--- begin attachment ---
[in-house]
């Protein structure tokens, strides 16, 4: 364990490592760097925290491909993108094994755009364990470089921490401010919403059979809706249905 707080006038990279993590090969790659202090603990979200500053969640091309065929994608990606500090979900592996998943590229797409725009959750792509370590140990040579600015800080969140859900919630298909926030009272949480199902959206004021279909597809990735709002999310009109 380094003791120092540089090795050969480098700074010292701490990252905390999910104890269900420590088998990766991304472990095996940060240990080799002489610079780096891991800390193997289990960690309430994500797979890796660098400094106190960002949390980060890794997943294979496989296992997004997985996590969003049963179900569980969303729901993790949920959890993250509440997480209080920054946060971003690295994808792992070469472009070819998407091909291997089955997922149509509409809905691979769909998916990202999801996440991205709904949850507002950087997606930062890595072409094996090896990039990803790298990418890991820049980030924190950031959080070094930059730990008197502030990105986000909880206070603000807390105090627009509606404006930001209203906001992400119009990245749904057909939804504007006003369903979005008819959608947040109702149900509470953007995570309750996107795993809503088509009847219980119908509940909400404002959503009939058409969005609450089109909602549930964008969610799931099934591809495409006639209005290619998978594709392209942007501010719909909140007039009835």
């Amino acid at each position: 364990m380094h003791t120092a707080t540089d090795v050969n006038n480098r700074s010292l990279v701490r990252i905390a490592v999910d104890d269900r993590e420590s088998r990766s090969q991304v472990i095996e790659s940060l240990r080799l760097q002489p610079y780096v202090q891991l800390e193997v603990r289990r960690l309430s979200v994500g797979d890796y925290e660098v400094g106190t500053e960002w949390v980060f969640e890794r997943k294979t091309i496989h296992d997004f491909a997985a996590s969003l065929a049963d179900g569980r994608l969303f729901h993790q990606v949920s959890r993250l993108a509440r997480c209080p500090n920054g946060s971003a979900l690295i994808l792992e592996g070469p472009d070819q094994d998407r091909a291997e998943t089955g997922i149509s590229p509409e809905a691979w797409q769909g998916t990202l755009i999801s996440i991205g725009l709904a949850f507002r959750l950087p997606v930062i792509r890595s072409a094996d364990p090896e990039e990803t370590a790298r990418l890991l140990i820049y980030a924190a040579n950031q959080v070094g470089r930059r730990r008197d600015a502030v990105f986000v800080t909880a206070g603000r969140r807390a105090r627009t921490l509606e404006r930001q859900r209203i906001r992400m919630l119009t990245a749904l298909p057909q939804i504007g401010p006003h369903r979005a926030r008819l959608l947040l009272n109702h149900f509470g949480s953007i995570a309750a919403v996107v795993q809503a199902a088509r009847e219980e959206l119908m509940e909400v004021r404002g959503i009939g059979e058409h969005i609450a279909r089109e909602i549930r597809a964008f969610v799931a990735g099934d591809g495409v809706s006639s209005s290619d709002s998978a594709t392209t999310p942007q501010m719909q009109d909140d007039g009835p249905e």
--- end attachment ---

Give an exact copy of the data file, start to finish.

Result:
[in-house]
């Protein structure tokens, strides 16, 4: 364990490592760097925290491909993108094994755009364990470089921490401010919403059979809706249905 707080006038990279993590090969790659202090603990979200500053969640091309065929994608990606500090979900592996998943590229797409725009959750792509370590140990040579600015800080969140859900919630298909926030009272949480199902959206004021279909597809990735709002999310009109 380094003791120092540089090795050969480098700074010292701490990252905390999910104890269900420590088998990766991304472990095996940060240990080799002489610079780096891991800390193997289990960690309430994500797979890796660098400094106190960002949390980060890794997943294979496989296992997004997985996590969003049963179900569980969303729901993790949920959890993250509440997480209080920054946060971003690295994808792992070469472009070819998407091909291997089955997922149509509409809905691979769909998916990202999801996440991205709904949850507002950087997606930062890595072409094996090896990039990803790298990418890991820049980030924190950031959080070094930059730990008197502030990105986000909880206070603000807390105090627009509606404006930001209203906001992400119009990245749904057909939804504007006003369903979005008819959608947040109702149900509470953007995570309750996107795993809503088509009847219980119908509940909400404002959503009939058409969005609450089109909602549930964008969610799931099934591809495409006639209005290619998978594709392209942007501010719909909140007039009835």
């Amino acid at each position: 364990m380094h003791t120092a707080t540089d090795v050969n006038n480098r700074s010292l990279v701490r990252i905390a490592v999910d104890d269900r993590e420590s088998r990766s090969q991304v472990i095996e790659s940060l240990r080799l760097q002489p610079y780096v202090q891991l800390e193997v603990r289990r960690l309430s979200v994500g797979d890796y925290e660098v400094g106190t500053e960002w949390v980060f969640e890794r997943k294979t091309i496989h296992d997004f491909a997985a996590s969003l065929a049963d179900g569980r994608l969303f729901h993790q990606v949920s959890r993250l993108a509440r997480c209080p500090n920054g946060s971003a979900l690295i994808l792992e592996g070469p472009d070819q094994d998407r091909a291997e998943t089955g997922i149509s590229p509409e809905a691979w797409q769909g998916t990202l755009i999801s996440i991205g725009l709904a949850f507002r959750l950087p997606v930062i792509r890595s072409a094996d364990p090896e990039e990803t370590a790298r990418l890991l140990i820049y980030a924190a040579n950031q959080v070094g470089r930059r730990r008197d600015a502030v990105f986000v800080t909880a206070g603000r969140r807390a105090r627009t921490l509606e404006r930001q859900r209203i906001r992400m919630l119009t990245a749904l298909p057909q939804i504007g401010p006003h369903r979005a926030r008819l959608l947040l009272n109702h149900f509470g949480s953007i995570a309750a919403v996107v795993q809503a199902a088509r009847e219980e959206l119908m509940e909400v004021r404002g959503i009939g059979e058409h969005i609450a279909r089109e909602i549930r597809a964008f969610v799931a990735g099934d591809g495409v809706s006639s209005s290619d709002s998978a594709t392209t999310p942007q501010m719909q009109d909140d007039g009835p249905e």